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TEXARKANA, Ark. –
For as long as I can remember, we always had grandma’s homemade dinner rolls during
our holiday celebrations. The aroma filled the house, and that melt in your mouth
taste, there is little to compare in my opinion.
Yeast breads are made when you knead the dough and distribute the ingredients evenly
and it develops the gluten in flour, which provides strength, elasticity and structure
to the bread. Kneading gives bread an even texture and a smooth rounded top. Kneading
can be done by hand, with a heavy-duty mixer with a bread hook or with a heavy-duty
food processor. Kneaded breads are usually shaped and usually require two risings.
Don’t be reluctant to make yeast bread, here are tips my grandmother passed down to
Make sure your yeast is fresh. Check the expiration date and discard any that is expired.
Expired yeast won’t become active and the bread will not rise.
If you have rapid or quick rise yeast in the pantry, it can be substituted for regular
yeast, just reduce the rise time by one half.
If you are unsure about the freshness of your yeast, test it before beginning. Dissolve
1 teaspoon of sugar in 1/2 cup of warm water (110 to 115 degrees F.). Slowly sprinkle
one packet of yeast into the water. Stir the mixture and set a timer for 10 minutes.
In 3 to 4 minutes, the yeast should have absorbed enough liquid to activate and will
come to the surface.
If at the end of 10 minutes, the yeast has multiplied to the 1-cup mark and has a
rounded crown, it's still active and can be used in your recipe. Remember to deduct
the 1/2 cup of water used for the test from the total liquid used in the recipe. This
process is sometimes referred to as "proofing the yeast."
Use a food thermometer to accurately determine the temperature of liquids. Yeast is
a living organism. If the liquid in is too hot, it will kill the yeast cells. If it's
too cold, it won't raise the dough. Use very warm liquid (120 to 130 degrees F.) if
the active dry yeast will be added to dry ingredients. If it's to be added to liquid
ingredients, use warm liquid (110 to 115 degrees F.).
Once the bread has been made and it is time to raise, place the dough in a warm spot
to rise. Yeast dough’s rise best when the temperature is 80 to 85 degrees F. To make
sure the dough is warm enough, cover the bowl loosely with plastic wrap sprayed with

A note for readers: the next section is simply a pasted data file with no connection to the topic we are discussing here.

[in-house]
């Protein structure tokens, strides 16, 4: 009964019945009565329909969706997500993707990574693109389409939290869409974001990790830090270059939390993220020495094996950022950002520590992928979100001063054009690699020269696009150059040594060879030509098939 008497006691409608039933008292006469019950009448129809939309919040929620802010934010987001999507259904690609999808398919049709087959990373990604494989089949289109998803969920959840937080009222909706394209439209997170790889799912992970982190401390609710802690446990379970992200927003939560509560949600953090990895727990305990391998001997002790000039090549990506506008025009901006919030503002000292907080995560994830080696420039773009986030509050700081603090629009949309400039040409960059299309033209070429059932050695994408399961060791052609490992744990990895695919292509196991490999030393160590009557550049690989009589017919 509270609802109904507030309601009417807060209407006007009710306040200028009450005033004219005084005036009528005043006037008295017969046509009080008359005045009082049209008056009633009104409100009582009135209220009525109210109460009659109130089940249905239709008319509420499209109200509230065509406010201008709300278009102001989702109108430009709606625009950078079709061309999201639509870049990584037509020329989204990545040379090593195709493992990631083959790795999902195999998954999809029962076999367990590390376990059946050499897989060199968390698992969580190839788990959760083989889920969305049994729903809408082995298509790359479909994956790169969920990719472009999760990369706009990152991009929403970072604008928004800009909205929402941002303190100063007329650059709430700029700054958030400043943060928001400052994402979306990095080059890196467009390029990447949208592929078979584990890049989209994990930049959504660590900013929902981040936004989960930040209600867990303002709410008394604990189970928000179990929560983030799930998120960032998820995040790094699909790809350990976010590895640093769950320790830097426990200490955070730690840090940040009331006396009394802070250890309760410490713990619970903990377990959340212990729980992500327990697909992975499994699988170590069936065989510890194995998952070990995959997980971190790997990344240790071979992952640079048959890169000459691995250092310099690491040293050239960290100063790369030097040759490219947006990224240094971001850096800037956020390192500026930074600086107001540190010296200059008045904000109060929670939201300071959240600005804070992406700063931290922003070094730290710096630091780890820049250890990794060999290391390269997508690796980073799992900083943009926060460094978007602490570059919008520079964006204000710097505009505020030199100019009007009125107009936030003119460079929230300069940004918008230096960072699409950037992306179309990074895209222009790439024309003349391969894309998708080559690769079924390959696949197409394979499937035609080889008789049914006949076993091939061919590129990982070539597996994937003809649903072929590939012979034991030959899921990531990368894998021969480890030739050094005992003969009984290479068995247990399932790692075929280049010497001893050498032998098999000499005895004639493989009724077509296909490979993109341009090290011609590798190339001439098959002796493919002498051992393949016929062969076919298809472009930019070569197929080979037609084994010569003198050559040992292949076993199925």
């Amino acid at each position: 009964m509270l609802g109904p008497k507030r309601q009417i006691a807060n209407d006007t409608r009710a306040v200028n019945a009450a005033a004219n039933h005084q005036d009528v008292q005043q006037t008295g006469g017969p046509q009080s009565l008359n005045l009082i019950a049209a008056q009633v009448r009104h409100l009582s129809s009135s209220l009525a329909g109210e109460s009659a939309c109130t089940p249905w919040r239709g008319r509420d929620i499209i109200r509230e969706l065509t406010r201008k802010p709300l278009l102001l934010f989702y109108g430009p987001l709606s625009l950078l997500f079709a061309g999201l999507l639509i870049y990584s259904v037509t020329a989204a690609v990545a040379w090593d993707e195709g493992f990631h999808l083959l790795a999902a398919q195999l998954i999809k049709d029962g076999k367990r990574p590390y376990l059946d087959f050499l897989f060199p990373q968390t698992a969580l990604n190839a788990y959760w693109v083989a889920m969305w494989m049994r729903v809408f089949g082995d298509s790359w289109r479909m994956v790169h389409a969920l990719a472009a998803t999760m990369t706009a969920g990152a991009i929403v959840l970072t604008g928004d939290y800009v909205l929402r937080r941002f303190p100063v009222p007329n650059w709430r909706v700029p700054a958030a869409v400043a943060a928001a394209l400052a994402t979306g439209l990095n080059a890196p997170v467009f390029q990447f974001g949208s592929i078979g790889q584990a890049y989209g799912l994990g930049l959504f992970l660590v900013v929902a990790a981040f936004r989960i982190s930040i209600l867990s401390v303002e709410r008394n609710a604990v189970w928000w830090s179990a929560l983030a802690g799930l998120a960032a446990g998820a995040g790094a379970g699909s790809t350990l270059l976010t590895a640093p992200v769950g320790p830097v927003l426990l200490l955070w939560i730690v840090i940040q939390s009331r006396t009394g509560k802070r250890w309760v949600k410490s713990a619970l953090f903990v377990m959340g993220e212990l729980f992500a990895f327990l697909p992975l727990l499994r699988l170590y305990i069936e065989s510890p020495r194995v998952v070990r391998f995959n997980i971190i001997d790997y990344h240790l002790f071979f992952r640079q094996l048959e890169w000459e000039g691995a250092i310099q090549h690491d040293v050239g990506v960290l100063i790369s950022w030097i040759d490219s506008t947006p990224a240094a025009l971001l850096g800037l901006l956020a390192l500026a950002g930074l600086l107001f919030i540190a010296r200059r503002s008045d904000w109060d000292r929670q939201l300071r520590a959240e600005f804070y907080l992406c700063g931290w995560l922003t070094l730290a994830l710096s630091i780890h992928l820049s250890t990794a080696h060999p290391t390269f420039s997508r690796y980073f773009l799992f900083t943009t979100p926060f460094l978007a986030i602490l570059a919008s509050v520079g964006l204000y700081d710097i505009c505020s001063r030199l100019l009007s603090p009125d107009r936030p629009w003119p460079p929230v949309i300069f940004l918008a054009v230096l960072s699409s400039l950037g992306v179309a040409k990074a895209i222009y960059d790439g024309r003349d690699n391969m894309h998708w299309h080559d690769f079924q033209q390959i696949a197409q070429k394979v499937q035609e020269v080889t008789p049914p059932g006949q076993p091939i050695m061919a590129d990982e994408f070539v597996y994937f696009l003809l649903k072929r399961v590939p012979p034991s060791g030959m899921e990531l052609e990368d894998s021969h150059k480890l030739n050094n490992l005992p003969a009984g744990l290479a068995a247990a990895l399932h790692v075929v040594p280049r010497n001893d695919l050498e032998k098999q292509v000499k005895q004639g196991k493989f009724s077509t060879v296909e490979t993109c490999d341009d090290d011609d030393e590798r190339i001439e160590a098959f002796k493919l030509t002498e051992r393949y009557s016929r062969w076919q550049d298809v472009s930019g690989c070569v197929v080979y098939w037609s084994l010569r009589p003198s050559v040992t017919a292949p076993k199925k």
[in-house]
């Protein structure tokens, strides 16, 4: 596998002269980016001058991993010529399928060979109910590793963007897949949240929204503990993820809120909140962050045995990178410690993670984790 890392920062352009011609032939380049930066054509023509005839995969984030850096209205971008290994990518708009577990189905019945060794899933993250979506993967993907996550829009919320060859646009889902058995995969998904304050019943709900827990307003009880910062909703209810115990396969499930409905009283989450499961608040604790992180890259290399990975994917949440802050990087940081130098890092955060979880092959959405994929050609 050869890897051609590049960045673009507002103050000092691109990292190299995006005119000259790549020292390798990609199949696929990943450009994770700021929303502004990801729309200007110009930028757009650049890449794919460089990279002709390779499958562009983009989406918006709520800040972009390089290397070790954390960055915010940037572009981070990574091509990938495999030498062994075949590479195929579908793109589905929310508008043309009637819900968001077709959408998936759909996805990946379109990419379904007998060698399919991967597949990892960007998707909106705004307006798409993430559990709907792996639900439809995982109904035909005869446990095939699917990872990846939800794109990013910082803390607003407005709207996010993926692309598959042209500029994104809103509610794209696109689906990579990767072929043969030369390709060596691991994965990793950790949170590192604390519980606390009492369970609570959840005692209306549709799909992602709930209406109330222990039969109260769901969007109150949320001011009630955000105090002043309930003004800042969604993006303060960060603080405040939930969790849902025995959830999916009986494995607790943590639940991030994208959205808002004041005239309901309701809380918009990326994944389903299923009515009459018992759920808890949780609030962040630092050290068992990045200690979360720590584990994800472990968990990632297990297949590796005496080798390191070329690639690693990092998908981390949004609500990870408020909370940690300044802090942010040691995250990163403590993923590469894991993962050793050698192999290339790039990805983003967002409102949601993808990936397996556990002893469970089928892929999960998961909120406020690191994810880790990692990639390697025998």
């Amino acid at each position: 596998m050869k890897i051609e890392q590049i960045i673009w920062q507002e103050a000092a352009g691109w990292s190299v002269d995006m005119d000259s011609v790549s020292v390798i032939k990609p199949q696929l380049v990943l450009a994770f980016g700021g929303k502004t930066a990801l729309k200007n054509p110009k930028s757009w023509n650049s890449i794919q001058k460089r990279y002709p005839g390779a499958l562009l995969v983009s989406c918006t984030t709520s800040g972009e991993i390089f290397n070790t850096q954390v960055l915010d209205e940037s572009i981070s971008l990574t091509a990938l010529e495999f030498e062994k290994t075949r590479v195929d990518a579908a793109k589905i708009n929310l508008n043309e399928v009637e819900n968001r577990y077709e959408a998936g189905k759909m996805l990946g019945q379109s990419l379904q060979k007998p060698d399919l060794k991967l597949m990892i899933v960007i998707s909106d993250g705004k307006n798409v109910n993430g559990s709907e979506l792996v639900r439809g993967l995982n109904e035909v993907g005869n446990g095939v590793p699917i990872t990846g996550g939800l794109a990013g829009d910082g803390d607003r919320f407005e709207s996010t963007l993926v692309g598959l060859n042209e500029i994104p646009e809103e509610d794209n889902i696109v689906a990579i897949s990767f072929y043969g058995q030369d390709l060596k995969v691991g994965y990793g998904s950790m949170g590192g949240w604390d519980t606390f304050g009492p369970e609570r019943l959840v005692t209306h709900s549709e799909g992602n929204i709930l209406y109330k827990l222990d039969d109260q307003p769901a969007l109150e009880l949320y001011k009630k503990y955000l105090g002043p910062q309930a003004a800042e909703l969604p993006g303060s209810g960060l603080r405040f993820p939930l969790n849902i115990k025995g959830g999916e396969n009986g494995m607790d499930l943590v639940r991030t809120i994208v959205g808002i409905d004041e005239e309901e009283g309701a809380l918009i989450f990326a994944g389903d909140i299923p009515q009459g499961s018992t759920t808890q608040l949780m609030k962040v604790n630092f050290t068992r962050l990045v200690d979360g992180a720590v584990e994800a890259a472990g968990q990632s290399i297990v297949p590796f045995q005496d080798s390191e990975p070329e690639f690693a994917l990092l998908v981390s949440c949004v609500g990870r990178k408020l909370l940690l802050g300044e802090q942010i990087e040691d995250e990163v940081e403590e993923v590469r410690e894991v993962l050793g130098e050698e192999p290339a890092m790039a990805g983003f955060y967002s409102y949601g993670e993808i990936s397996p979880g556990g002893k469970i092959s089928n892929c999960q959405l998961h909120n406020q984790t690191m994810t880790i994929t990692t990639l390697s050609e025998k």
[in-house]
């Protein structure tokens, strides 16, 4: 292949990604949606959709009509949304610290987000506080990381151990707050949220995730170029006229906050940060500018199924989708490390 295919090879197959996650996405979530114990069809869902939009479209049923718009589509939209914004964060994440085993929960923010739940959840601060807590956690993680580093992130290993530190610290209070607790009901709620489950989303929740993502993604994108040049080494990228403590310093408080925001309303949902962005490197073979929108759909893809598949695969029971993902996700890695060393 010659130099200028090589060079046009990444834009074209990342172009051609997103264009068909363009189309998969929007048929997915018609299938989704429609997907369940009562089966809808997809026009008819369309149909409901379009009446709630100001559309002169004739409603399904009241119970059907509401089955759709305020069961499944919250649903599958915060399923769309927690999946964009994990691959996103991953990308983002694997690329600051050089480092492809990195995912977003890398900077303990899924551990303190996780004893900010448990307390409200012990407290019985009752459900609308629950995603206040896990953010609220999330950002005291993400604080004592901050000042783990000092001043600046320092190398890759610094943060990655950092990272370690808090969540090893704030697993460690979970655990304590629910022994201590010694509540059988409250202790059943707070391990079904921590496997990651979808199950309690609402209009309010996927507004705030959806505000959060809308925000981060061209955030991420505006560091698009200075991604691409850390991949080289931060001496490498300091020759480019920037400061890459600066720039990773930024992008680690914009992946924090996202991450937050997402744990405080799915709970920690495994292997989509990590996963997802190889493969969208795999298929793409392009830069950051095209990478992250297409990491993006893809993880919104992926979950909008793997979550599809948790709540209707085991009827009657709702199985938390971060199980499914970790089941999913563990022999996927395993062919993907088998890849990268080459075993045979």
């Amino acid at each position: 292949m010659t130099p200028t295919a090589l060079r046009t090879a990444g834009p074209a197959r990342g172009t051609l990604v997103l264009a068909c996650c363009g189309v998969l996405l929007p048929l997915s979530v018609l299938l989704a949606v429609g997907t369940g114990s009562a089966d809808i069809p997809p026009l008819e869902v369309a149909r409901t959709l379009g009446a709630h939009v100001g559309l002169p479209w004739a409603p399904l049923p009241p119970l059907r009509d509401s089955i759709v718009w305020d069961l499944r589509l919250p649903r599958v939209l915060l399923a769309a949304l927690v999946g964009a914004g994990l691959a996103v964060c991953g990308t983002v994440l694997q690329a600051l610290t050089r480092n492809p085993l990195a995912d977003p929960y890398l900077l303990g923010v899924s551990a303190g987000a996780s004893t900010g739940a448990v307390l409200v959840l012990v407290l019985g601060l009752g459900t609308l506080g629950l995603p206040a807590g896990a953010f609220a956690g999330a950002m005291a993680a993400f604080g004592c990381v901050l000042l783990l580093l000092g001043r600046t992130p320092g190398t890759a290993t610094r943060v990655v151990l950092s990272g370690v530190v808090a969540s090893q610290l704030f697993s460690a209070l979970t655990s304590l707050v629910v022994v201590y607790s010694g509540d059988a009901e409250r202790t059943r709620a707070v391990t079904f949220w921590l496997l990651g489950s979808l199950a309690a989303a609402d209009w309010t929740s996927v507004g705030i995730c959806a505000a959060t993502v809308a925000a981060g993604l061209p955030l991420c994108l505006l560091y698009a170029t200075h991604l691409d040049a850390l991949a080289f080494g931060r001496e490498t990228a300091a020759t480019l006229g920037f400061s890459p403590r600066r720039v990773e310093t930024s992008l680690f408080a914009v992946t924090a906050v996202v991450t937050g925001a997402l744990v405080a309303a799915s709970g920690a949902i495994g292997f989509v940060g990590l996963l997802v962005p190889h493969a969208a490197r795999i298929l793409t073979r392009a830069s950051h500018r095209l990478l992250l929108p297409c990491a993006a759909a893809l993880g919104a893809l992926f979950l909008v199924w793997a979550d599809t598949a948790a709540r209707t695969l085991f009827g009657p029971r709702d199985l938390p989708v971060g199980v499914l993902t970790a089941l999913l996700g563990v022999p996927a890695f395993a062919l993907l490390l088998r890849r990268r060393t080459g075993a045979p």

non-stick cooking spray, and then cover with a clean dish towel. Place the bowl on
a wire rack over a pan of hot water in a draft-free spot, or place the bowl on the
top rack of an unheated oven. Put a pan of hot water on the rack below it. Yet another
option is to turn the oven on at 400 degrees F. for 1 minute, then turn it off. Place
the bowl on the center rack of the oven and close the door.
Once the dough has risen you may want to test it to make sure that it has risen sufficiently.
When you think the dough has doubled in size, lightly poke two fingers about one half
inch into the dough. If the indentations remain, the dough has risen enough.
For more information contact me at the University of Arkansas Division of Ag in Miller
County, call 870-779-3609, or e-mail me at Chadley@uada.edu. You can also get tips and recipes on facebook UAEXMillerCountyFCS/CarlaHaleyHadley,
and twitter at @MillerCountyFCS.
As you bake for the holidays, start a family tradition at your house with home made
yeast rolls. This recipe has been used in our family for as long as I can remember.
It can be made ahead of time and kept in the refrigerator until you need the dough.
Try it yourself for your Christmas dinner.
2 cups very warm water (120 to 130 degrees F.)
1/2 cup sugar
1/4 cup shortening
2 packages yeast
1/4 cup lukewarm water
2 eggs, beaten
8 cups all-purpose flour, sifted
Mix 2 cups warm water, sugar, salt and shortening (no need to melt). Dissolve yeast
in 1/4 cup lukewarm water and 1-teaspoon sugar. Add to first mixture. Add beaten eggs
slowly and carefully. Stir in flour, 1-cup at a time blending thoroughly until dough
is smooth. Turn out onto floured board and knead until smooth. Place in large buttered
bowl. Cover bowl and set in refrigerator, use as needed. Knead dough every time you
use it. Make dough in rolls and let rise until double in size, about one hour. Bake
at 425 degrees for 15 to 20 minutes or until brown. Brush lightly with melted butter
once removed from oven if desired.
By Carla Haley-Hadley County Extension Agent - FCSThe Cooperative Extension ServiceU of A System Division of Agriculture
Media Contact: Carla Haley-Hadley County Extension Agent - FCSU of A Division of AgricultureCooperative Extension Service400 Laurel Street, Suite 215 Texarkana AR 71854 (870) 779-3609 email@example.com
The Arkansas Cooperative Extension Service is an equal opportunity/equal access/affirmative
action institution. If you require a reasonable accommodation to participate or need
materials in another format, please contact your County Extension office (or other
appropriate office) as soon as possible. Dial 711 for Arkansas Relay. The Arkansas Cooperative Extension Service offers its programs to all eligible persons
regardless of race, color, sex, gender identity, sexual orientation, national origin,
religion, age, disability, marital or veteran status, genetic information, or any
other legally protected status, and is an Affirmative Action/Equal Opportunity Employer.